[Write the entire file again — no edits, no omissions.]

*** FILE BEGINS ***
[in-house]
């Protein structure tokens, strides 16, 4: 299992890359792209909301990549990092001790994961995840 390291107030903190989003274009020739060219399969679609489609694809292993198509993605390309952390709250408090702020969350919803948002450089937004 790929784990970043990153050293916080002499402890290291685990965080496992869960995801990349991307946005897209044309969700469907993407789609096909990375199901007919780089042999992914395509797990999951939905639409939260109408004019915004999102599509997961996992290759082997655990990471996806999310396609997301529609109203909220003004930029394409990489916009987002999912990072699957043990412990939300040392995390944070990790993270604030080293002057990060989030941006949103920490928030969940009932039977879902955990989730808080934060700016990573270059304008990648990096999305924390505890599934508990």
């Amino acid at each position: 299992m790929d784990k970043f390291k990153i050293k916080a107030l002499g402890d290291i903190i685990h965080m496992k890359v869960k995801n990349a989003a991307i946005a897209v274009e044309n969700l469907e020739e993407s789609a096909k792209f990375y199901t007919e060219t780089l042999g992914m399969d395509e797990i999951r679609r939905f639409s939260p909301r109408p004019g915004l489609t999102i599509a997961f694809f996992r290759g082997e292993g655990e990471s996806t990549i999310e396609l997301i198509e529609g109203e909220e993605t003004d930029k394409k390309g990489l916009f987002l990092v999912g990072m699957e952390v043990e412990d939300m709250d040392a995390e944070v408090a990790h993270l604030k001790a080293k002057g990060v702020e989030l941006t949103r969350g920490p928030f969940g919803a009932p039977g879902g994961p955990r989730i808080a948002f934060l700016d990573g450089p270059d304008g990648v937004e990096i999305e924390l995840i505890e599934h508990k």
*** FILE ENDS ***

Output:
[in-house]
């Protein structure tokens, strides 16, 4: 299992890359792209909301990549990092001790994961995840 390291107030903190989003274009020739060219399969679609489609694809292993198509993605390309952390709250408090702020969350919803948002450089937004 790929784990970043990153050293916080002499402890290291685990965080496992869960995801990349991307946005897209044309969700469907993407789609096909990375199901007919780089042999992914395509797990999951939905639409939260109408004019915004999102599509997961996992290759082997655990990471996806999310396609997301529609109203909220003004930029394409990489916009987002999912990072699957043990412990939300040392995390944070990790993270604030080293002057990060989030941006949103920490928030969940009932039977879902955990989730808080934060700016990573270059304008990648990096999305924390505890599934508990």
């Amino acid at each position: 299992m790929d784990k970043f390291k990153i050293k916080a107030l002499g402890d290291i903190i685990h965080m496992k890359v869960k995801n990349a989003a991307i946005a897209v274009e044309n969700l469907e020739e993407s789609a096909k792209f990375y199901t007919e060219t780089l042999g992914m399969d395509e797990i999951r679609r939905f639409s939260p909301r109408p004019g915004l489609t999102i599509a997961f694809f996992r290759g082997e292993g655990e990471s996806t990549i999310e396609l997301i198509e529609g109203e909220e993605t003004d930029k394409k390309g990489l916009f987002l990092v999912g990072m699957e952390v043990e412990d939300m709250d040392a995390e944070v408090a990790h993270l604030k001790a080293k002057g990060v702020e989030l941006t949103r969350g920490p928030f969940g919803a009932p039977g879902g994961p955990r989730i808080a948002f934060l700016d990573g450089p270059d304008g990648v937004e990096i999305e924390l995840i505890e599934h508990k």